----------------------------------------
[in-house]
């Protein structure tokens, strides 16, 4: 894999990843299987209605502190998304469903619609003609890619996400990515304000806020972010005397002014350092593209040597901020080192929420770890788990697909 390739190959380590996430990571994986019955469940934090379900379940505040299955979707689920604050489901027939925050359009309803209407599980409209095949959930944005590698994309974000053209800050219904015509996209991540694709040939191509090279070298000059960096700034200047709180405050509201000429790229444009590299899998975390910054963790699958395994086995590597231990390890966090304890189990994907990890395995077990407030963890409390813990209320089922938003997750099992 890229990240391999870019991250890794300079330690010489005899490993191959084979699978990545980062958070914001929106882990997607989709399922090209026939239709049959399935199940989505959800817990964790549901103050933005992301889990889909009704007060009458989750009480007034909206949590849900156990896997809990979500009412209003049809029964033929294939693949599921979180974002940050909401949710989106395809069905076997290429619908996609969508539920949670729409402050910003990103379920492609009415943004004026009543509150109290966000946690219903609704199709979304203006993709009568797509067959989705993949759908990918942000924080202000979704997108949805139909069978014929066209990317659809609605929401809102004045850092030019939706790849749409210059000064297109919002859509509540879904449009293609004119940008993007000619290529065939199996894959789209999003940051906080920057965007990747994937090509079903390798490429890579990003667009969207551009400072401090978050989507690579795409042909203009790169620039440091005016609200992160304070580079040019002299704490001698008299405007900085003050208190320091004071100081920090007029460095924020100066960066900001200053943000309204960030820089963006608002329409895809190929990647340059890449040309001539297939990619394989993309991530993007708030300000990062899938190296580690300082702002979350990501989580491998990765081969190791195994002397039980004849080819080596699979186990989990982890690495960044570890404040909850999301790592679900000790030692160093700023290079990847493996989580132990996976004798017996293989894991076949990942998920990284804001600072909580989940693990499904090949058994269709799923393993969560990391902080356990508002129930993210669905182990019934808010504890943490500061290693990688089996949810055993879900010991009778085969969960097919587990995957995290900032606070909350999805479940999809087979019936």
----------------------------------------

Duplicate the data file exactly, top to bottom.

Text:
[in-house]
């Protein structure tokens, strides 16, 4: 894999990843299987209605502190998304469903619609003609890619996400990515304000806020972010005397002014350092593209040597901020080192929420770890788990697909 390739190959380590996430990571994986019955469940934090379900379940505040299955979707689920604050489901027939925050359009309803209407599980409209095949959930944005590698994309974000053209800050219904015509996209991540694709040939191509090279070298000059960096700034200047709180405050509201000429790229444009590299899998975390910054963790699958395994086995590597231990390890966090304890189990994907990890395995077990407030963890409390813990209320089922938003997750099992 890229990240391999870019991250890794300079330690010489005899490993191959084979699978990545980062958070914001929106882990997607989709399922090209026939239709049959399935199940989505959800817990964790549901103050933005992301889990889909009704007060009458989750009480007034909206949590849900156990896997809990979500009412209003049809029964033929294939693949599921979180974002940050909401949710989106395809069905076997290429619908996609969508539920949670729409402050910003990103379920492609009415943004004026009543509150109290966000946690219903609704199709979304203006993709009568797509067959989705993949759908990918942000924080202000979704997108949805139909069978014929066209990317659809609605929401809102004045850092030019939706790849749409210059000064297109919002859509509540879904449009293609004119940008993007000619290529065939199996894959789209999003940051906080920057965007990747994937090509079903390798490429890579990003667009969207551009400072401090978050989507690579795409042909203009790169620039440091005016609200992160304070580079040019002299704490001698008299405007900085003050208190320091004071100081920090007029460095924020100066960066900001200053943000309204960030820089963006608002329409895809190929990647340059890449040309001539297939990619394989993309991530993007708030300000990062899938190296580690300082702002979350990501989580491998990765081969190791195994002397039980004849080819080596699979186990989990982890690495960044570890404040909850999301790592679900000790030692160093700023290079990847493996989580132990996976004798017996293989894991076949990942998920990284804001600072909580989940693990499904090949058994269709799923393993969560990391902080356990508002129930993210669905182990019934808010504890943490500061290693990688089996949810055993879900010991009778085969969960097919587990995957995290900032606070909350999805479940999809087979019936």